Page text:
Maritime Dimension of Transnational Organised Crime

http://www.paccsresearch.org.uk/maritime-dimension-of-transnational-organised-crime/


logoFunder: ESRC/AHRC

Funding: £100.000

Partners: International Organisation for 
Migration & Oxford Brookes Univesity

PI: Math Noortmann

This project is one of 11 projects awarded by the Economic and Social Research Council and the Arts and Humanities Research Council within the the Transnational Organised Crime (TNOC) Theme of the Partnership for Conflict, Crime and Security Research. (see http://www.paccsresearch.org.uk/tnoc-theme-innovation-awards/)

The prosed research builds on the collaboration between the Centre for Trust Peace and Social Relations (CTPSR) of Coventry University (UK) and the International Organization for Migration Indonesia (IOM). This collaboration started in 2014 with a specific focus on the interrelation between maritime and human security issues in Indonesia. In 2015, the partners established a consortium focused on Indonesian maritime security. This consortium brings together key stakeholders from government, academia and the private sector and acts as an interface to conduct joint research. With the active involvement of IOM/Indonesia, support from the consortium and with the interdisciplinary expertise of the investigators (experts in law, anthropology and political sciences), the proposed research is perfectly positioned to investigate the many challenges related to transnational maritime organized crimes. The research will investigate such issues as: who are considered to be the main actors in the maritime domain; which particular ‘crimes’ are being experienced and with what effect; what law enforcement tools and recourses are being used and with what success; what specific threats are articulated by coastal communities; how do the communities and law enforcers appreciate each other; and what do these stakeholders see as ways forward.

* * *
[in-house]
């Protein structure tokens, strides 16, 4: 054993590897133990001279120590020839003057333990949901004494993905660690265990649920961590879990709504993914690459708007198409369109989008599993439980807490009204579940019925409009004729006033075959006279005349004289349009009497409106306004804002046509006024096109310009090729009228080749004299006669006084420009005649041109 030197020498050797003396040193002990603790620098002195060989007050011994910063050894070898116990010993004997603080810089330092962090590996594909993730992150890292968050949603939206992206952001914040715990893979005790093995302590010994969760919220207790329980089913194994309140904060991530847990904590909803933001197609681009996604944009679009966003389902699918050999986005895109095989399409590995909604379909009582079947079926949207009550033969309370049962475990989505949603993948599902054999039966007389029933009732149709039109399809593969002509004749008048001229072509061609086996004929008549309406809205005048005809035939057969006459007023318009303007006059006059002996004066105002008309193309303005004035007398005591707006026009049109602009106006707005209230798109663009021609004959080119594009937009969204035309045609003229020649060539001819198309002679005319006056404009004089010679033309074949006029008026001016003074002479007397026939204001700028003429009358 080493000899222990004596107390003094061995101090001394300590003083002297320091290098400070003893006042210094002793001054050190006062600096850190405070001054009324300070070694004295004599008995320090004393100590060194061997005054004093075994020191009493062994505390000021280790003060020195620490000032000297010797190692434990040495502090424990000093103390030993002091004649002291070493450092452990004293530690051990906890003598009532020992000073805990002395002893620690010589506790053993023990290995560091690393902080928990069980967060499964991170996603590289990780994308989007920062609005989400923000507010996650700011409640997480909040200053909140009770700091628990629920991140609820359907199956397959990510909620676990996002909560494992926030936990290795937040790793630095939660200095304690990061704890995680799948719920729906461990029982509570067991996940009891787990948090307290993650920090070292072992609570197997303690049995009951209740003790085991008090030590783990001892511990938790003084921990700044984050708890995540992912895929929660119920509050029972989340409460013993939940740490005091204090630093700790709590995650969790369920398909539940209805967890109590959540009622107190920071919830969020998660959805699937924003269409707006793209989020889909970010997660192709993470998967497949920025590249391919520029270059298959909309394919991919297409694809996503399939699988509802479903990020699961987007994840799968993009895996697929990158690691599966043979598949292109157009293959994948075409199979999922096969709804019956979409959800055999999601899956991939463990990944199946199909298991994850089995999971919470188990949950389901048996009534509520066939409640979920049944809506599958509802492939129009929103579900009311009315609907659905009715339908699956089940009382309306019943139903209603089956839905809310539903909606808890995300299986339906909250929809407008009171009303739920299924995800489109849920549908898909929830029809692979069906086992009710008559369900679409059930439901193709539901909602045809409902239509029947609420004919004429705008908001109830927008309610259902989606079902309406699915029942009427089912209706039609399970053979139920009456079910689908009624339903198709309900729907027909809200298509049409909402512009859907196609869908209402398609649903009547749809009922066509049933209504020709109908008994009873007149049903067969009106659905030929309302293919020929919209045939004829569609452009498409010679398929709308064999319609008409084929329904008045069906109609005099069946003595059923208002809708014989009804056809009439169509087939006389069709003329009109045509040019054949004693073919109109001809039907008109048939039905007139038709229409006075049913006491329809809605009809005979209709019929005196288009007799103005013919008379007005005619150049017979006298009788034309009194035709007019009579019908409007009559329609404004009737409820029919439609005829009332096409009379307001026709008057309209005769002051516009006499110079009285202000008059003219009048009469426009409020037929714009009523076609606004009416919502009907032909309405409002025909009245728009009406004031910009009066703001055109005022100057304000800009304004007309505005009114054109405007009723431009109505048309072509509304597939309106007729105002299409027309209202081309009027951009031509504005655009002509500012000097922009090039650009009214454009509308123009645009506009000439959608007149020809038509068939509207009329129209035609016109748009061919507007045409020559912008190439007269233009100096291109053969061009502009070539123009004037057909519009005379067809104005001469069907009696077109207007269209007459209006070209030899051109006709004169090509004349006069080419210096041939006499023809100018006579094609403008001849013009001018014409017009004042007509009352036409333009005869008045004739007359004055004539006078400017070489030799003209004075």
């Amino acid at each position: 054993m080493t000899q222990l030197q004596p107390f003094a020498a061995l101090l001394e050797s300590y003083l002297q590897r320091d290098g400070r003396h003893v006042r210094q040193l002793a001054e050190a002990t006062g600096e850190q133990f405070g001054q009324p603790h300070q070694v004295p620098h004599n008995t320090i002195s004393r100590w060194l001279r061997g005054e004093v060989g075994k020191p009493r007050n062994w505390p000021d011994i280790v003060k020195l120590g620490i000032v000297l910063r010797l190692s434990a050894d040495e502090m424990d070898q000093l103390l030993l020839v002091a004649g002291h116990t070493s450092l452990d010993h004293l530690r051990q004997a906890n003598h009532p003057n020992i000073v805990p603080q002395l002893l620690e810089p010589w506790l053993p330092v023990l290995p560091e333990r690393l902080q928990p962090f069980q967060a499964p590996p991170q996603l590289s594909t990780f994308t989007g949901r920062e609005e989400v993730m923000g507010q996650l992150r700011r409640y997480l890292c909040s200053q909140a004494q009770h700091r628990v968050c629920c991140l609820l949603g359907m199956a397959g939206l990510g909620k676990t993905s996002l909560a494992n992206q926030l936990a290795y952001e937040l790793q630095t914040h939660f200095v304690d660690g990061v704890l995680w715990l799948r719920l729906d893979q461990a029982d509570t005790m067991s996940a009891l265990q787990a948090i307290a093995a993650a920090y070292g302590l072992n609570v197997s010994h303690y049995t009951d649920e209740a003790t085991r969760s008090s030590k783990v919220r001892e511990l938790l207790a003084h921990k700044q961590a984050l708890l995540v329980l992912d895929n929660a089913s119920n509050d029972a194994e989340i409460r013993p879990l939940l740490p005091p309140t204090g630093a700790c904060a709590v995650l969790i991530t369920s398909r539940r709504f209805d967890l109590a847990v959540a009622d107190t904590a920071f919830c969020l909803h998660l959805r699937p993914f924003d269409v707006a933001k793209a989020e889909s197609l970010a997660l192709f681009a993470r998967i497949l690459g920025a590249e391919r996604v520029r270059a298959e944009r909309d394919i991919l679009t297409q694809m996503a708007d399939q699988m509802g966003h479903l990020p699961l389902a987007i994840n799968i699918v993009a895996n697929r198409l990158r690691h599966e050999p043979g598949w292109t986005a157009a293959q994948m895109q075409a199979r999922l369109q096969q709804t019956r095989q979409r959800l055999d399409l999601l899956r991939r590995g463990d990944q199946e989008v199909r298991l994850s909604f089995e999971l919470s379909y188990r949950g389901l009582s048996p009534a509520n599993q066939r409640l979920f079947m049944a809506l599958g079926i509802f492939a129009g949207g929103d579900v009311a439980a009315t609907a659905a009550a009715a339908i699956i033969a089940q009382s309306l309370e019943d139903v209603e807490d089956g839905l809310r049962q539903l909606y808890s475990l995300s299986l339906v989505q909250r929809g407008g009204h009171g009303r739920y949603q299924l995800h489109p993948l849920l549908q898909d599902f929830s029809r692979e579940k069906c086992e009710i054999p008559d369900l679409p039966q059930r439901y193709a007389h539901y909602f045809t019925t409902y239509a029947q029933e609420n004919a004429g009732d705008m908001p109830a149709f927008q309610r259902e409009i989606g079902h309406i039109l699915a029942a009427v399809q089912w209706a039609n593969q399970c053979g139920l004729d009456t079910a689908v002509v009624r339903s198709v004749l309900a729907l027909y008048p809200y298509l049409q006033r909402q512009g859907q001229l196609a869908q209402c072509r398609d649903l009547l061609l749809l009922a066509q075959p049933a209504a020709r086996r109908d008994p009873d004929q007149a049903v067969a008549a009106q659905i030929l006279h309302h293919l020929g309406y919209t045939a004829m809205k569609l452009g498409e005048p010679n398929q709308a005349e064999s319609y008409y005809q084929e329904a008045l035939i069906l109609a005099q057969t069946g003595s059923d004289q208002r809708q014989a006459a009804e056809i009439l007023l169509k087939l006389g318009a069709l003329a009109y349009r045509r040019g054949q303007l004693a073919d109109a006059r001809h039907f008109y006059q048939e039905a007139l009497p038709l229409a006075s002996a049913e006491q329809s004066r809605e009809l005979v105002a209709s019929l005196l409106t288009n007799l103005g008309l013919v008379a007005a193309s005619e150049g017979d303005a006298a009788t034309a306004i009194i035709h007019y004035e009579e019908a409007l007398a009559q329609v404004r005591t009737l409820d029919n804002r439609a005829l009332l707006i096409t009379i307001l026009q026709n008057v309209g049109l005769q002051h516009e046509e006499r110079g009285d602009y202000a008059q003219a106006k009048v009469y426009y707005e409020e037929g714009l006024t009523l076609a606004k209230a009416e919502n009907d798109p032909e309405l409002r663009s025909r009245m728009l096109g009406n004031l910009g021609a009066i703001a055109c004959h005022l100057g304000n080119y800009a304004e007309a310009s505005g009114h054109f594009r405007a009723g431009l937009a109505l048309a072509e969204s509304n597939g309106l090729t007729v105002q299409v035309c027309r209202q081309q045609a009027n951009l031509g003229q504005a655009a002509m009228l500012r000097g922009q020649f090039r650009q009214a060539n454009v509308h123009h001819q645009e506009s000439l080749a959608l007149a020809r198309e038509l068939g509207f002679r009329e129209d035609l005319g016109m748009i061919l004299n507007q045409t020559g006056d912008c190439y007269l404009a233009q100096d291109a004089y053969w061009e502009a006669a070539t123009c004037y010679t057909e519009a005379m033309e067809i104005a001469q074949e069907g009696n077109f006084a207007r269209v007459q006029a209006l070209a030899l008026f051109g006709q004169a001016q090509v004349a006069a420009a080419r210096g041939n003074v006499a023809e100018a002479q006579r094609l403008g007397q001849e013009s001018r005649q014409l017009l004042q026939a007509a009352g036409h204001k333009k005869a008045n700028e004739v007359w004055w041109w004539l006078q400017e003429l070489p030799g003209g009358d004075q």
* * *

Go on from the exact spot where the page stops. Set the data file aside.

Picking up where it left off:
The research will provide insights into these matters on the basis of focus group discussions with staff members of law enforcement agencies (such as the Maritime Security Agency, the Ministry of Marine Affairs and Fisheries, the National Search and Rescue Agency, the Coordinating Ministry for Political, Legal and Security Affairs, the Directorate General of Immigration and the Indonesian National Police) as well as with coastal community leaders and members. The selected coastal communities, of which a number are participants in IOM/Indonesia activities, include maritime crime prone locations in North Sumatra, South Java, Flores, Sulawesi, Maluku, and East Nusa Tenggara. The focus group sessions all include the making of collages, a visual tool through which the research participants are invited to express their experiences by using photos, newspaper headings, magazine clippings and other printed materials. These collages are intended to represent the participants’ unique understanding of the maritime problems and the position of the various actors involved. These images will be used first of all to establish the direction of the research as well as to elicit discussions beyond standard interview sessions and support the interpretation of the legal and policy documents. This research design is considered best suited to understand the background of transnational organized crime, maritime security and law enforcement through the eyes of the key stakeholders involved.

Research Team:

Dr. Math Noortmann, Prof. in Transnational Law and Non-State Actors, Coventry University

Dr. Juliette Koning, Reader in Organisation Studies and Asian Business, Oxford brookes University

Dr. Ioannis Chapsos, Research Fellow in Maritime Security, Coventry University

Dr. Peter Munro, Researcher, International Organisation for Migration, Jakarta